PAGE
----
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<< Discover the Book, with Dr. John Barnett

Discover the Book - Sept. 25, 2007

  • 2007 Sep 25

Fruitfulness Explained: Abiding Satisfied

Part 5 continued from September 24th


Jesus used this vine/branch metaphor for their understanding. But the importance of vineyards in the ancient world is difficult for modern readers to appreciate. Winemaking dates back to the earliest days of human history. Genesis records Noah as the first vineyard cultivator and winemaker, with unfortunate results (Gen 9:20 ff.). The production and consumption of wine was an economic mainstay for the farmers of Israel in Jesus’ day. Many Christians today do not drink wine, and most have little understanding of a working vineyard. Wine comes from the juice of the grapes produced by a grapevine. So what lessons was Jesus offering to His disciples that night and thus to us?


WE LIKE BRANCHES -- ARE UNFOCUSED BY NATURE: If left untrimmed, a grapevine will use its available energy to grow long woody branches and extend its territory, while producing a few meager bunches of grapes. Winemakers learned early on that grapevines could be tamed by vigilant pruning of branches so that comparatively few buds would be allowed to grow. What are you doing that God the Father is watching for just the right time to trim away from your life? It may be good in the sense of not being sin – but good for nothing in the light of eternity!


WE LIKE BRANCHES -- ARE FOCUSED BY THE GARDENER: When the trimming of the gardener is finished, the vine is forced to direct its life-giving sap into the production of grapes rather than territorial expansion. Under good conditions of both sufficient rain and plenty of sunshine, this resulted in heavy grape clusters and abundant grape juice for wine production. We go though seasons of being focused by the Lord back on why we are here. These seasons usually follow retreats, they follow car accidents, they follow good messages we hear or read, they follow trips to the hospital, they follow times of Bible study and prayer, they follow the loss of a job, or they follow the death of loved ones or the diagnosis of a serious or even terminal illness. Are you focused yet?


WE LIKE BRANCHES -- ARE PRUNED FOR FRUITFULNESS: Major pruning was done in midwinter, when the vine would lose the least amount of its precious sap. This process of cleaning/ pruning the vineyard left a bare field with small stumps at the beginning of the spring growing season. In our lives it is the fall and early winter that often sees the most pruning. These are our later years when we have pain, sickness, limitations and the most opportunity for growth in godliness. Are you enjoying God the Fathers work on your life?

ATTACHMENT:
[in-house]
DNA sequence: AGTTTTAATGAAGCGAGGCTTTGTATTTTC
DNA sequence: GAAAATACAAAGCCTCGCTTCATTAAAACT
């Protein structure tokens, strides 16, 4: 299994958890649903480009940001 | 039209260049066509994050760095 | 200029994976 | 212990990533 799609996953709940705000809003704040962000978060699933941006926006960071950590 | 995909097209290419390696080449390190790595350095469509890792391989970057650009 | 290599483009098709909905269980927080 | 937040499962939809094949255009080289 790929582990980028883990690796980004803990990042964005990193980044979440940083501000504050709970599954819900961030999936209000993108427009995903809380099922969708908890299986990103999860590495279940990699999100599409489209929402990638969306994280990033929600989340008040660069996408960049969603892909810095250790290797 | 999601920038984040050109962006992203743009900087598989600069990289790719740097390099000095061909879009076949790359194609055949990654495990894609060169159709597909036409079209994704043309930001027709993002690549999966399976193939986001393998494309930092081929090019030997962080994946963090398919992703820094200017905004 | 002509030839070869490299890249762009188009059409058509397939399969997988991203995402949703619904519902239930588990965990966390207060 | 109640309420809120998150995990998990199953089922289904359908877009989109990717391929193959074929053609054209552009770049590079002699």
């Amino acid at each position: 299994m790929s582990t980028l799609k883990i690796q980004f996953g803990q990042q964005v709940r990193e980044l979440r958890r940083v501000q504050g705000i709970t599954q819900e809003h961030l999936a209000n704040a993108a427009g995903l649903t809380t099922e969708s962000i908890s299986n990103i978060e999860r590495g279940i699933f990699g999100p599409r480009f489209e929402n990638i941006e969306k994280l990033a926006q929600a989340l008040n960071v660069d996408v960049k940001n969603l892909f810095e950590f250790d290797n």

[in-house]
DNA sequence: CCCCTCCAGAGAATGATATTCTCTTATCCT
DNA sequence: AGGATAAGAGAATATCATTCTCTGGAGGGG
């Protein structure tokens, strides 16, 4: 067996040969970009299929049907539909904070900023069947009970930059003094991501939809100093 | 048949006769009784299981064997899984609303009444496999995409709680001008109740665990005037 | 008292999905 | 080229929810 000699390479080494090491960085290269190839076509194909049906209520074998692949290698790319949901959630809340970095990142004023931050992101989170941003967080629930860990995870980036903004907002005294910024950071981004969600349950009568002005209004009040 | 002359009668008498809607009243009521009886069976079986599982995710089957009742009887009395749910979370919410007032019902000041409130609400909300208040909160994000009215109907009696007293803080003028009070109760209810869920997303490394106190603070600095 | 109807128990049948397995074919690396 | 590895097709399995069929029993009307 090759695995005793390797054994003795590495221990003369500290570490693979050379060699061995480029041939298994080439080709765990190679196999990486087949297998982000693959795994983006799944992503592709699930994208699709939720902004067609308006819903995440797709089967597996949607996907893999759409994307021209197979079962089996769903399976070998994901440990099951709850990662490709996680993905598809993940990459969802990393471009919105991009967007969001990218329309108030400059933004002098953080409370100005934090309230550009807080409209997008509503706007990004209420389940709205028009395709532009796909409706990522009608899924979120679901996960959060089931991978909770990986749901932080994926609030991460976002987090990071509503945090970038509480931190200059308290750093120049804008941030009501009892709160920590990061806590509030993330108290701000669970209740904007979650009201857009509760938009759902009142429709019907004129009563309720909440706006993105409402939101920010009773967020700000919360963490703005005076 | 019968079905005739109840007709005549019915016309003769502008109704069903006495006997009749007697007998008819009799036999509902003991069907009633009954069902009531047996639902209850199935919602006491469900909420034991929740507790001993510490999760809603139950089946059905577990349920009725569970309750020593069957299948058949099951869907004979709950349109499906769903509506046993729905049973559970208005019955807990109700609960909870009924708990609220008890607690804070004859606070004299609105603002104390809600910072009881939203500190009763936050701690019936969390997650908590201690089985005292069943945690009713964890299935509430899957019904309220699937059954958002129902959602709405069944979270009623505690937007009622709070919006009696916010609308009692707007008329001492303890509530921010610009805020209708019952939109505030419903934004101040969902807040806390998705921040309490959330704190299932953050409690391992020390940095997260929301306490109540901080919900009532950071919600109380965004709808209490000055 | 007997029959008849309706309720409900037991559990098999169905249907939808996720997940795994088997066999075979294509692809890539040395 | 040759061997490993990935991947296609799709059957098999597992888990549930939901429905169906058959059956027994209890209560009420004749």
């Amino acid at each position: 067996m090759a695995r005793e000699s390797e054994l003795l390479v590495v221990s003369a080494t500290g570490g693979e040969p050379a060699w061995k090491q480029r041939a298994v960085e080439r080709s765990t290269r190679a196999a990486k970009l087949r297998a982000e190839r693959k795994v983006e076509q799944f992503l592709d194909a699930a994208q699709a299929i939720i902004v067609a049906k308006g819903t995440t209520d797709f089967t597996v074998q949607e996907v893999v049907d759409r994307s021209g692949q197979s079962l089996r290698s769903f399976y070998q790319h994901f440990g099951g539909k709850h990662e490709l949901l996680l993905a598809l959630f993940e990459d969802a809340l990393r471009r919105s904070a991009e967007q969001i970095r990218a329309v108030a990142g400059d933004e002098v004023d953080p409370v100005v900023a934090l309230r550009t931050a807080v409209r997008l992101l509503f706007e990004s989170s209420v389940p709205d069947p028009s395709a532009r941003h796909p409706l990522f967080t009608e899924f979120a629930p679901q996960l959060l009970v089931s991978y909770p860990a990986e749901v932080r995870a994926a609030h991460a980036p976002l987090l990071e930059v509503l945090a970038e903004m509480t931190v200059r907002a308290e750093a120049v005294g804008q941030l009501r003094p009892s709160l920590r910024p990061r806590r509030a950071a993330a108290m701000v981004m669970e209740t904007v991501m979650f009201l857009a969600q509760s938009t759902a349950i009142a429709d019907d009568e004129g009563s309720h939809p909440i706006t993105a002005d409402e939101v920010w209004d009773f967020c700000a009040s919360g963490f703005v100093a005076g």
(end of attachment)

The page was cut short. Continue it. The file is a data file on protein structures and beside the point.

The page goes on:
BRANCHES ARE BURNED WHEN THERE IS UNNESCESSARY WOOD: Farmers not only snipped off these old branches, but also hauled them away and burned them so the vines could grow unhindered from the mature stump each year. Effective vine dressing required that the farmer continue to prune through the growing season to keep the vine’s energy focused on a limited number of grape clusters. Even today the best grapes are produced by developed vines, 12–40 years old, with deep, healthy root systems. God has much to burn in our lives. We busy ourselves often with everything but Him! Let your life get lean and focused and fruitful for Him.

v. 5 “I AM the Vine and you are the branches. He who abides in Me, and I in Him, bears much fruit; for without Me you can do nothing.”

“I AM the Vine and you are the branches. He who abides in Me and I in him bears much fruit”


Constant Attention Needed


Do you remember the explosive power of growth and multiplication that God built into plants? That is why it take so much effort on God’s part to prune us constantly. In the agrarian world of the Bible, pruning was a crucial process in tending vineyards and produce-bearing trees. Pruning embodies a paradox of life—that growth and productivity require deprivation and stress. If left to grow unattended, a vine or fruit tree will produce lush foliage but little fruit. This passage is a full-fledged development of the analogy between Christ as a vine and His disciples as branches. Drawing in minute ways on actual practices of pruning, Jesus pictures the nature of Christian growth, an important part of which is that God prunes every branch that bears fruit, “that it may bear more fruit” (John 15:2). Far from being an image of punishment, pruning signifies nurture, growth and fruitfulness.


Let me share a few insights from a grape arbor. That is what we called ours at home as I grew up in Michigan. We cultivated grapes for my mother’s incredible grape jams, jellies, and juice.


·      But we had learned the hard way about the mischievous nature of the rambling, rapid growing grape vines! In every way we are like those vines. Why? The biggest enemy of the grapevine is itself. Grapevines love to grow and expand their territory.

·      In fact they love to do everything but bear fruit, they must be pruned to do that! We are so much like the grapevine’s tendency to grow so vigorously in every direction!

·      We, like those vines, have a lot of un-fruitful wood that must be cut away each year. We, like the grapevines, can become so dense in all our external leaf productions (ministry, work, family, athletics, amusements, investments, busyness, stress, anxieties, sins, etc.) that the sun (like the Son of God) cannot reach into the area where fruit should form.

·      We, left to ourselves, are just like a grape plant; we will always favor new expansion of our territory over more grapes (fruit for God).